Last updated on September 2018

Targeted Radiotherapy in HSCT for Poor Risk Haematological Malignancy

Brief description of study

To determine whether a radiolabelled antibody that targets the bone marrow (the 'anti-CD66') can be administered safely to patients as part of the preparative treatment prior to haematopoietic stem cell transplantation ('a bone marrow transplant'). Can the radiolabelled antibody be shown to effectively target the bone marrow in these patients. If it can, could this result in better outcomes after transplantation.

Detailed Study Description

The aim of this clinical research study is to establish whether a radiolabelled antibody can be used to safely deliver radiotherapy to the bone marrow prior to stem cell transplantation for haematological malignancies.

With current chemotherapy regimens 60-90% of adult patients with acute leukaemia (AML and ALL) achieve a complete remission. However in a significant proportion of these patients the disease will recur. Although allogeneic and autologous bone marrow or peripheral blood haematopoietic stem cell transplantation (HSCT) are established as effective treatment options for haematological malignancies, resulting in long term disease free survival in a significant proportion of patients, the results of transplantation for patients with poor risk disease are disappointing. Further intensification of the treatment used prior to transplantation has been shown to reduce the risk of relapse, but the toxicity of the drugs or external beam radiotherapy causes an increase in transplant related deaths. The introduction of reduced intensity conditioning protocols allows the use of HSCT for older patients or those with significant additional medical problems but retrospective analysis indicates an increased rate of relapse. This is the 'Transplantation dilemma' - how to reduce the risk of disease relapse by intensifying therapy, but without an increase in toxicity to other organs causing an increase in transplant related deaths in remission.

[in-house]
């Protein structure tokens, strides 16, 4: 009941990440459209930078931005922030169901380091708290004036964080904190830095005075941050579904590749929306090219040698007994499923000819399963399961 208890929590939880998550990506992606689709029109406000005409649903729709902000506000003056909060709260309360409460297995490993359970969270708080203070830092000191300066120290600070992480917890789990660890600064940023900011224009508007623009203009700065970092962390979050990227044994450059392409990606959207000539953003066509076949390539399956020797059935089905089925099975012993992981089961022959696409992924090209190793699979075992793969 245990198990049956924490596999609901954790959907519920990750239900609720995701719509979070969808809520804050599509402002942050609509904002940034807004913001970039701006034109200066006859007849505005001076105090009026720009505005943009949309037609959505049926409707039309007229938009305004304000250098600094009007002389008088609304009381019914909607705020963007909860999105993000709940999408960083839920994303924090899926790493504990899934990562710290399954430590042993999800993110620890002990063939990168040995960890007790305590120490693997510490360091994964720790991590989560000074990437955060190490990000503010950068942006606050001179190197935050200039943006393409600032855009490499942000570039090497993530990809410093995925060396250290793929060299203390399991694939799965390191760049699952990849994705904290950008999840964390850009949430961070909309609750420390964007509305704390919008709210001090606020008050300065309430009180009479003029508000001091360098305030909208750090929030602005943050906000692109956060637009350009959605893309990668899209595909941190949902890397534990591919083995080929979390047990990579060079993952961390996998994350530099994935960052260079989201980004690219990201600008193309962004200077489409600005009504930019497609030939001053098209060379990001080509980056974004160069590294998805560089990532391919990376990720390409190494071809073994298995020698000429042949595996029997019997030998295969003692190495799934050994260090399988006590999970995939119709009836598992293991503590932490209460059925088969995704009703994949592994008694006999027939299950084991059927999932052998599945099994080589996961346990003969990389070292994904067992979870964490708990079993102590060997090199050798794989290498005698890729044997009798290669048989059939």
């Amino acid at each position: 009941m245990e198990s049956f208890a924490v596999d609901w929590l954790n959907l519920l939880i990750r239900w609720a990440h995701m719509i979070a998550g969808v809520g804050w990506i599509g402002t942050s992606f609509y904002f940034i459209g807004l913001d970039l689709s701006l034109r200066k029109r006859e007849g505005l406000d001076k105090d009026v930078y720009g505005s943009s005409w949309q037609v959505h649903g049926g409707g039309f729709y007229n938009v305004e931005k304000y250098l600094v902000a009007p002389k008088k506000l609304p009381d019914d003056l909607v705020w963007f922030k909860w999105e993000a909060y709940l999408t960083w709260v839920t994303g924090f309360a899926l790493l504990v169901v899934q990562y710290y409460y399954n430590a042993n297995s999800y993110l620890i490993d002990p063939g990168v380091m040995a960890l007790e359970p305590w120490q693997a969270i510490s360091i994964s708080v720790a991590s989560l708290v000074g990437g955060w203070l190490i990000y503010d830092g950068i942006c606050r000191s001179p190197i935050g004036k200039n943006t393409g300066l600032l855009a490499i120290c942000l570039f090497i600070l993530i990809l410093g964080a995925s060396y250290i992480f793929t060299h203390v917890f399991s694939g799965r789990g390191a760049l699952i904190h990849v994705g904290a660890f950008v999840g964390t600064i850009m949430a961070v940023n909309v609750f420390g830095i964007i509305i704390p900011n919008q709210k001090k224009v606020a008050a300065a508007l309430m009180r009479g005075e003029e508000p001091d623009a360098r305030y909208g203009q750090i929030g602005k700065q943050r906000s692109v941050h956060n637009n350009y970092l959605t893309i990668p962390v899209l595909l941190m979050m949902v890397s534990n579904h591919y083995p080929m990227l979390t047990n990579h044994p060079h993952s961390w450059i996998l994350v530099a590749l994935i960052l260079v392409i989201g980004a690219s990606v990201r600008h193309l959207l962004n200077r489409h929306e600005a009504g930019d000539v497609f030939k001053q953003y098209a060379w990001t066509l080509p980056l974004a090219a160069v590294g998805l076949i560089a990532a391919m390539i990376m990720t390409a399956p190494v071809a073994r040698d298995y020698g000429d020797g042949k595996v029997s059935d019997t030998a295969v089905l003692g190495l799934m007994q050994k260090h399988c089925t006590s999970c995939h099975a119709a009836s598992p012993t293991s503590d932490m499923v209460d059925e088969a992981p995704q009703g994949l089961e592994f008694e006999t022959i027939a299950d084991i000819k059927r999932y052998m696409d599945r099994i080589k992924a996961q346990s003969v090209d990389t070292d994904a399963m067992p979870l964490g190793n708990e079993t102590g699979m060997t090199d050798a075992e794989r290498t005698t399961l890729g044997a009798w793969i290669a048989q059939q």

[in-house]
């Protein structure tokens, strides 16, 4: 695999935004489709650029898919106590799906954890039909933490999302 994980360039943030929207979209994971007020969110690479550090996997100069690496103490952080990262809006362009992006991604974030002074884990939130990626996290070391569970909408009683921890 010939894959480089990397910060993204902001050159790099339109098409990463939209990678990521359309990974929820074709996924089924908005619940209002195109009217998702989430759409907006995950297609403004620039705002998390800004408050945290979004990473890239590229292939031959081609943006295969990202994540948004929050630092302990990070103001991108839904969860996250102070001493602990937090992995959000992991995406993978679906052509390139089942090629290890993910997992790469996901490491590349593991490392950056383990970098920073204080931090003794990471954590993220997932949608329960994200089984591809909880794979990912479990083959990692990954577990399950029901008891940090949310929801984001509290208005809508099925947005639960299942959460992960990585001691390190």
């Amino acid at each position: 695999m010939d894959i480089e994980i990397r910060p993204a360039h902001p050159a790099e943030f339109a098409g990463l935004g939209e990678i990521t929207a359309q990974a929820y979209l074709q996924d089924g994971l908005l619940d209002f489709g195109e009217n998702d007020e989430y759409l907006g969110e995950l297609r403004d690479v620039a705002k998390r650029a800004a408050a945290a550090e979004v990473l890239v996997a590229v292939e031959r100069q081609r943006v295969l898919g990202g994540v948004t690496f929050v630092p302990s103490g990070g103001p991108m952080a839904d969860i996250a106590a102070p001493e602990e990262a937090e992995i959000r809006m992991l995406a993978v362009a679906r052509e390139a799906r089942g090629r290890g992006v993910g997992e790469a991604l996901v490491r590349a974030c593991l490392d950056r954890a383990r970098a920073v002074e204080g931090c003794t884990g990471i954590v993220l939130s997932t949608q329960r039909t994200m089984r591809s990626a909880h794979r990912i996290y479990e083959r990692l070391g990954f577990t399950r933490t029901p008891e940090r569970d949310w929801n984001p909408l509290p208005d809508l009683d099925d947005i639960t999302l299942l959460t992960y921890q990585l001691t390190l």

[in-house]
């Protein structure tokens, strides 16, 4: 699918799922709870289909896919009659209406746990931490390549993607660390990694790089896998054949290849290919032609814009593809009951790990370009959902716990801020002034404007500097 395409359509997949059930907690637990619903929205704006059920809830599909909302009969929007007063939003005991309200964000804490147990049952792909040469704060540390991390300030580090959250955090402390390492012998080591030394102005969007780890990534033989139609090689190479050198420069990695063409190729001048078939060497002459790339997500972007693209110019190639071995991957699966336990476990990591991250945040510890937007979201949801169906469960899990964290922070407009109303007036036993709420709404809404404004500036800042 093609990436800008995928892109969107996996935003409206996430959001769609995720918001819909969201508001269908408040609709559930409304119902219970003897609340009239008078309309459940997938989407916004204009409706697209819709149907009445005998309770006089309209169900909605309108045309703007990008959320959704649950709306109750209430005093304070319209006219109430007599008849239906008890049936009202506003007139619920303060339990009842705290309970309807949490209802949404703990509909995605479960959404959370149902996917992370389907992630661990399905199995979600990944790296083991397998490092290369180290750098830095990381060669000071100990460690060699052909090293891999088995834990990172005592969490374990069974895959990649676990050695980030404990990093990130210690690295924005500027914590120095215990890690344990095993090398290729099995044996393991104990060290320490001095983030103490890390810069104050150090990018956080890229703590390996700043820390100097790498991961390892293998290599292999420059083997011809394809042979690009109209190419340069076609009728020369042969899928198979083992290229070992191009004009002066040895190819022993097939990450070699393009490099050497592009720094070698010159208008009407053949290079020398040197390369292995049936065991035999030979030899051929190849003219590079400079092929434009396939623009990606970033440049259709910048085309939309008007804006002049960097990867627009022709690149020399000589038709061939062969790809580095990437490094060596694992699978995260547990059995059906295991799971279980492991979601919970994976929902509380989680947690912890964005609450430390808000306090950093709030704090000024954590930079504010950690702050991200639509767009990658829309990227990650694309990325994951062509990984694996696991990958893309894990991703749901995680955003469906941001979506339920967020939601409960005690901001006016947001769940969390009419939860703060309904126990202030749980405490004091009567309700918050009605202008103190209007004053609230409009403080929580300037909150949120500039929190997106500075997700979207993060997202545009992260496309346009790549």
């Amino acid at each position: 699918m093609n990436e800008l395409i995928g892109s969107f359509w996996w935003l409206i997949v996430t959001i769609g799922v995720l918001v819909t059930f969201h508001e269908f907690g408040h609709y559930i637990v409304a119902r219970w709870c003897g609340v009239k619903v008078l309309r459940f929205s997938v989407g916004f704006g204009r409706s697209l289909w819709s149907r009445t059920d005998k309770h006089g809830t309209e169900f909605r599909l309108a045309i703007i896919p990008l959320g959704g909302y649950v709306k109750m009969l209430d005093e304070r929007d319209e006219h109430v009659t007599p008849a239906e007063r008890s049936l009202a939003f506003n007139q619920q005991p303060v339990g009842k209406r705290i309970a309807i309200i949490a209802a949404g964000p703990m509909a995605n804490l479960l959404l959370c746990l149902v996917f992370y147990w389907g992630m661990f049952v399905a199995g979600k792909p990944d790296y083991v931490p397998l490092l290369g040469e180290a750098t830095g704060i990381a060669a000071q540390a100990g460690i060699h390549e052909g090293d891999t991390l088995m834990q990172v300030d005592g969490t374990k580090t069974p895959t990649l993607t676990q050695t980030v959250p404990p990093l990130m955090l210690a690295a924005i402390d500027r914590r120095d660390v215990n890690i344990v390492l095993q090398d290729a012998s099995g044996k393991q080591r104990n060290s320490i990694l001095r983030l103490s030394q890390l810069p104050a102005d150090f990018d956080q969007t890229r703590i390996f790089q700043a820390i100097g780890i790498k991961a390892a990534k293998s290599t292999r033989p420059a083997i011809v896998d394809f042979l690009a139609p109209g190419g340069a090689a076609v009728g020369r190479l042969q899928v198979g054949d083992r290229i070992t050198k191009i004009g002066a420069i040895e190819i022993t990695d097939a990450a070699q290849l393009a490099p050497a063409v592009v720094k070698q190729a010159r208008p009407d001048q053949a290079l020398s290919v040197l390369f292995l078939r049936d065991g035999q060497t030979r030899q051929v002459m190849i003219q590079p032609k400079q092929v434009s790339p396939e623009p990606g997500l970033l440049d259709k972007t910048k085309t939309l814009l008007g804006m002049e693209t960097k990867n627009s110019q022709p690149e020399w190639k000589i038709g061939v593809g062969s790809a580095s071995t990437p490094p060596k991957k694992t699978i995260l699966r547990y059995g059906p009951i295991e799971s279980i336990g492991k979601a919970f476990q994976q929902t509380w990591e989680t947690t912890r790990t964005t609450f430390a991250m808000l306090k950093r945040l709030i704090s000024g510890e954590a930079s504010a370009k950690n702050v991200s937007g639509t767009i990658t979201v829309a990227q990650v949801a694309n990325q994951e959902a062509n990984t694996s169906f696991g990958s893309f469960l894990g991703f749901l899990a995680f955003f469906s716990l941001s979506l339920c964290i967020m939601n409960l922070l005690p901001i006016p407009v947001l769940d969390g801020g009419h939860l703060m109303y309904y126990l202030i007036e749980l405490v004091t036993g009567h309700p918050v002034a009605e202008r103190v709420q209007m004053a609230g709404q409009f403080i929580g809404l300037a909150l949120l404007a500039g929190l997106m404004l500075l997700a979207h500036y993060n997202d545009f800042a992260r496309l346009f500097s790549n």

Normal haematopoietic tissue and the malignant cells arising from it are very radiosensitive. Theoretically intensification of the conditioning therapy, particularly total body irradiation (TBI), prior to transplantation could increase tumour reduction leading to improved disease free survival rates for patients with poor risk disease. Targeted radiotherapy could allow treatment intensification without the toxicity to non-haematological tissues. In addition, the continuous, low dose rate delivered by the natural decay of a targeted radionuclide may have a greater destructive effect upon tumour cells than single dose or fractionated external beam radiation.

Clinical Study Identifier: NCT01521611

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